Ottawa is revamping tax benefits for families with young children by putting more money in the wallets of low- and middle-income families starting in July.
However, the changes announced Tuesday in the federal budget will see families earning more than $150,000 a year generally receive less under the new Canada Child Benefit program.
Finance Minister Bill Morneau said nine out of 10 families will receive more than they do under the existing programs.
“That is money in the pockets of Mom and Dad,” he said. “Money that can go directly to eating healthier food, paying the rent and buying new clothes for back to school.”
The new program will pay up to $6,400 per child under six and up to $5,400 per child for those aged six through 17. However, the benefits begin to phase out starting at $30,000 in net family income.
Under the current system, families with $30,000 in net income and one child under six would have received $4,852 in child benefits and $3,916 if the child is six through 17.
The changes were a key plank in the Liberal campaign platform.
They replace the current Canada Child Tax Benefit, National Child Benefit and Universal Child Care Benefit.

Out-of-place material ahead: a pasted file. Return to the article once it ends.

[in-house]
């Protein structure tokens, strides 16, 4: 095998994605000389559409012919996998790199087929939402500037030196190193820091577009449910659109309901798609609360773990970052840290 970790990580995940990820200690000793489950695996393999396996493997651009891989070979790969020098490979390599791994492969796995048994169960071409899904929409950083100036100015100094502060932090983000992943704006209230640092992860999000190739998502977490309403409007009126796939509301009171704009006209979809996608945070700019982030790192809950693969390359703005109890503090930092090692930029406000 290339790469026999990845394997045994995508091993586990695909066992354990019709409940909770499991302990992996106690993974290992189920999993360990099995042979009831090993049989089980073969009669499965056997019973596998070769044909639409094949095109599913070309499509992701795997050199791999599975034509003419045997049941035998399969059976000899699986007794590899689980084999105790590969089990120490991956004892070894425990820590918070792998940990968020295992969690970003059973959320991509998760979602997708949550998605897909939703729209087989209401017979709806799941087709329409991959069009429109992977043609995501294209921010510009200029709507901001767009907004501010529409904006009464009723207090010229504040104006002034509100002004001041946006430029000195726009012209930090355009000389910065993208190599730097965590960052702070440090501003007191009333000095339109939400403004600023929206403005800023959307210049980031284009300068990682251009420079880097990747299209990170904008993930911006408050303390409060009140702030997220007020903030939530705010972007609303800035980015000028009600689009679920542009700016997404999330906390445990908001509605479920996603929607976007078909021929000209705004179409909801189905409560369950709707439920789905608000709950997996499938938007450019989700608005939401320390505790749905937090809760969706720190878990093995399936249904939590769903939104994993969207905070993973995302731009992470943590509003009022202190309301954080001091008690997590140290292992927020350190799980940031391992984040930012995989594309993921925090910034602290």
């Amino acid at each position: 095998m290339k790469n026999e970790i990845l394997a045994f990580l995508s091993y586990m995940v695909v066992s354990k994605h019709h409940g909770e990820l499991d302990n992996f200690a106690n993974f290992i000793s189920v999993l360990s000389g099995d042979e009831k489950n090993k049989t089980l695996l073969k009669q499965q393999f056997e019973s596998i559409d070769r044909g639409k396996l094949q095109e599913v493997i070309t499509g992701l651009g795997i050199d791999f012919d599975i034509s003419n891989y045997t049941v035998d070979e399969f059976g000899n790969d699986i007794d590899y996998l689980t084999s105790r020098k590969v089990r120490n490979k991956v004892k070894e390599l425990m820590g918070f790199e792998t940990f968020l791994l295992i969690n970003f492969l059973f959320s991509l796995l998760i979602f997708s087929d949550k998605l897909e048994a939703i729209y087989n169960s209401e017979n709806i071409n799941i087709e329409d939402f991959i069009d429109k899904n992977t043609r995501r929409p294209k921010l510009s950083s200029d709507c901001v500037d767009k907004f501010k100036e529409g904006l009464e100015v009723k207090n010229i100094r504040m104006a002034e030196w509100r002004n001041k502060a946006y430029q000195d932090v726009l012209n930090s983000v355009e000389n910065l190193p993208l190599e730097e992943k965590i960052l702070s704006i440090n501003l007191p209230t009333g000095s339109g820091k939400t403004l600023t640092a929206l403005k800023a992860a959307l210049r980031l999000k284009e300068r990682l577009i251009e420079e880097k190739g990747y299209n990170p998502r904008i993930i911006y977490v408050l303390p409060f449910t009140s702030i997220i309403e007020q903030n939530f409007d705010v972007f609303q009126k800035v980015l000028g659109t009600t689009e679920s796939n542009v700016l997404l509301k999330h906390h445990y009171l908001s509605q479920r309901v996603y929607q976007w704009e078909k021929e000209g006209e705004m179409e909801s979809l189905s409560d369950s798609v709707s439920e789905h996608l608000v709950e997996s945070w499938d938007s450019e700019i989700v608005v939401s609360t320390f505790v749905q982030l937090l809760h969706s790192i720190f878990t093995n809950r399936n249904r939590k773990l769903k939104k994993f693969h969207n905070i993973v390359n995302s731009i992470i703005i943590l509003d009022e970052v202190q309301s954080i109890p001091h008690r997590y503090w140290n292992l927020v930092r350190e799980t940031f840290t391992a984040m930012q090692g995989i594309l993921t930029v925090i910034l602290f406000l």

Ottawa is also eliminating income splitting for couples with children as well as phasing out the children’s fitness tax credit and the children’s arts tax credit.
The fitness and arts tax credits, worth up to $150 and $75 respectively for those who claim them, will be cut in half for 2016 and eliminated for 2017.
Those moves come as Ottawa also makes changes to some of the tax credits for students and increases the guaranteed income supplement for single seniors starting in July.
The government is eliminating the education and textbook tax credits effective next year because it said they were not targeted based on income. The tuition tax credit will remain unchanged.
Education and textbook tax credits carried forward from years before 2017 will still be claimable in 2017 and subsequent years.
Kevin Dancey, president and chief executive of the Chartered Professional Accountants of Canada, says the child benefit program is targeted at lower income Canadians, with benefits being reduced as incomes rise.
“They had to do that because, as it stands, the cost of that program is still more than they initially thought,” he said.
Dancey said it was the same story with the elimination of the education and textbook tax credits.
“That’s gone and the replacement is really loans and grants and bursaries for middle and lower income,” he said. “It is a lot about targeting, it started in December and we’ve seen more of it in this budget.”
The government is also cancelling plans introduced in the Conservative budget last year that would have allowed donations of real estate and shares of private corporations to be included in the income tax exemption on capital gains for donations. The exemption had been slated to start next year.